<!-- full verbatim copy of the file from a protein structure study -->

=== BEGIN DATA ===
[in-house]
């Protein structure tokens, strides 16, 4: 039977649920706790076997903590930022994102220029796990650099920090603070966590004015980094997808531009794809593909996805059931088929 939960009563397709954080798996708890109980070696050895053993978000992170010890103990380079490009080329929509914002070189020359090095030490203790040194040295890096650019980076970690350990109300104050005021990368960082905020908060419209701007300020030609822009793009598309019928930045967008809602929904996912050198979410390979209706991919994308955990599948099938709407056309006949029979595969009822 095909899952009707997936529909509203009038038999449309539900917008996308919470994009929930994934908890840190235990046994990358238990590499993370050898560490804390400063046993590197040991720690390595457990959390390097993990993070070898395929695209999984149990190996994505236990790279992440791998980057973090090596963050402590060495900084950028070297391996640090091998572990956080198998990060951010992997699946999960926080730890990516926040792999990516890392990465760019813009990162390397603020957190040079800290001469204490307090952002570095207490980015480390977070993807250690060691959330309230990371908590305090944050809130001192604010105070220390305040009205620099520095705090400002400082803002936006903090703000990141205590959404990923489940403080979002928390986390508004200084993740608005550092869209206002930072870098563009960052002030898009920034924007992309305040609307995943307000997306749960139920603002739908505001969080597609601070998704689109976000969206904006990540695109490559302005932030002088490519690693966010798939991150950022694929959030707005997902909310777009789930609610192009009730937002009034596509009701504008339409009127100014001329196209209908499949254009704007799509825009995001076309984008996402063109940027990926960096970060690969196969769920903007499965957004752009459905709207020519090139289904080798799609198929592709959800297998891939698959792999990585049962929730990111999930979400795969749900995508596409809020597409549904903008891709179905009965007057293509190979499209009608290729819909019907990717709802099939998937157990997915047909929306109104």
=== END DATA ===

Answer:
[in-house]
């Protein structure tokens, strides 16, 4: 039977649920706790076997903590930022994102220029796990650099920090603070966590004015980094997808531009794809593909996805059931088929 939960009563397709954080798996708890109980070696050895053993978000992170010890103990380079490009080329929509914002070189020359090095030490203790040194040295890096650019980076970690350990109300104050005021990368960082905020908060419209701007300020030609822009793009598309019928930045967008809602929904996912050198979410390979209706991919994308955990599948099938709407056309006949029979595969009822 095909899952009707997936529909509203009038038999449309539900917008996308919470994009929930994934908890840190235990046994990358238990590499993370050898560490804390400063046993590197040991720690390595457990959390390097993990993070070898395929695209999984149990190996994505236990790279992440791998980057973090090596963050402590060495900084950028070297391996640090091998572990956080198998990060951010992997699946999960926080730890990516926040792999990516890392990465760019813009990162390397603020957190040079800290001469204490307090952002570095207490980015480390977070993807250690060691959330309230990371908590305090944050809130001192604010105070220390305040009205620099520095705090400002400082803002936006903090703000990141205590959404990923489940403080979002928390986390508004200084993740608005550092869209206002930072870098563009960052002030898009920034924007992309305040609307995943307000997306749960139920603002739908505001969080597609601070998704689109976000969206904006990540695109490559302005932030002088490519690693966010798939991150950022694929959030707005997902909310777009789930609610192009009730937002009034596509009701504008339409009127100014001329196209209908499949254009704007799509825009995001076309984008996402063109940027990926960096970060690969196969769920903007499965957004752009459905709207020519090139289904080798799609198929592709959800297998891939698959792999990585049962929730990111999930979400795969749900995508596409809020597409549904903008891709179905009965007057293509190979499209009608290729819909019907990717709802099939998937157990997915047909929306109104």